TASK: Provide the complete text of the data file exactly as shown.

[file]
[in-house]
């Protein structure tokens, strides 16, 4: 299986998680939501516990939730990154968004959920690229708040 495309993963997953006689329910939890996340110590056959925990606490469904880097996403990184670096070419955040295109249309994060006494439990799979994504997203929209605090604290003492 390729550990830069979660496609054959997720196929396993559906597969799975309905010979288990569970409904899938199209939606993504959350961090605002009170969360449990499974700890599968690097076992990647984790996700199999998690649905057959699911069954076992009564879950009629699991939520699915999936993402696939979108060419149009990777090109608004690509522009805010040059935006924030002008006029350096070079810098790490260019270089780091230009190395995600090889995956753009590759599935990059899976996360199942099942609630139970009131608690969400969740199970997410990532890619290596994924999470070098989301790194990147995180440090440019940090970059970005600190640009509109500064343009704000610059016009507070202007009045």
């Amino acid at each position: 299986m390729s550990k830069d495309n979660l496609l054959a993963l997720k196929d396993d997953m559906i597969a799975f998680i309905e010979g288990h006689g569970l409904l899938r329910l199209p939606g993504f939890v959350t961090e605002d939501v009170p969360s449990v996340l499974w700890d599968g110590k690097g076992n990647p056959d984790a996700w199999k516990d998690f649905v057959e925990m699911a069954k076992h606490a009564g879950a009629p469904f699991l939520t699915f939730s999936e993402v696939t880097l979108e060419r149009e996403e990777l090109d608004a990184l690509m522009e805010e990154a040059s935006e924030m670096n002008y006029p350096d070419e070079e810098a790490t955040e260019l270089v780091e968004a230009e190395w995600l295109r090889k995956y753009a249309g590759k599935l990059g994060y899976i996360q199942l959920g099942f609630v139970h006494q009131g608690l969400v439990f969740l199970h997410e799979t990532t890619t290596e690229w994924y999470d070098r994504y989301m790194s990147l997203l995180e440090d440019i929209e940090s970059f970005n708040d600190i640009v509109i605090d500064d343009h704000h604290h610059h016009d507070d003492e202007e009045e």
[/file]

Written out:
[in-house]
């Protein structure tokens, strides 16, 4: 299986998680939501516990939730990154968004959920690229708040 495309993963997953006689329910939890996340110590056959925990606490469904880097996403990184670096070419955040295109249309994060006494439990799979994504997203929209605090604290003492 390729550990830069979660496609054959997720196929396993559906597969799975309905010979288990569970409904899938199209939606993504959350961090605002009170969360449990499974700890599968690097076992990647984790996700199999998690649905057959699911069954076992009564879950009629699991939520699915999936993402696939979108060419149009990777090109608004690509522009805010040059935006924030002008006029350096070079810098790490260019270089780091230009190395995600090889995956753009590759599935990059899976996360199942099942609630139970009131608690969400969740199970997410990532890619290596994924999470070098989301790194990147995180440090440019940090970059970005600190640009509109500064343009704000610059016009507070202007009045």
């Amino acid at each position: 299986m390729s550990k830069d495309n979660l496609l054959a993963l997720k196929d396993d997953m559906i597969a799975f998680i309905e010979g288990h006689g569970l409904l899938r329910l199209p939606g993504f939890v959350t961090e605002d939501v009170p969360s449990v996340l499974w700890d599968g110590k690097g076992n990647p056959d984790a996700w199999k516990d998690f649905v057959e925990m699911a069954k076992h606490a009564g879950a009629p469904f699991l939520t699915f939730s999936e993402v696939t880097l979108e060419r149009e996403e990777l090109d608004a990184l690509m522009e805010e990154a040059s935006e924030m670096n002008y006029p350096d070419e070079e810098a790490t955040e260019l270089v780091e968004a230009e190395w995600l295109r090889k995956y753009a249309g590759k599935l990059g994060y899976i996360q199942l959920g099942f609630v139970h006494q009131g608690l969400v439990f969740l199970h997410e799979t990532t890619t290596e690229w994924y999470d070098r994504y989301m790194s990147l997203l995180e440090d440019i929209e940090s970059f970005n708040d600190i640009v509109i605090d500064d343009h704000h604290h610059h016009d507070d003492e202007e009045e």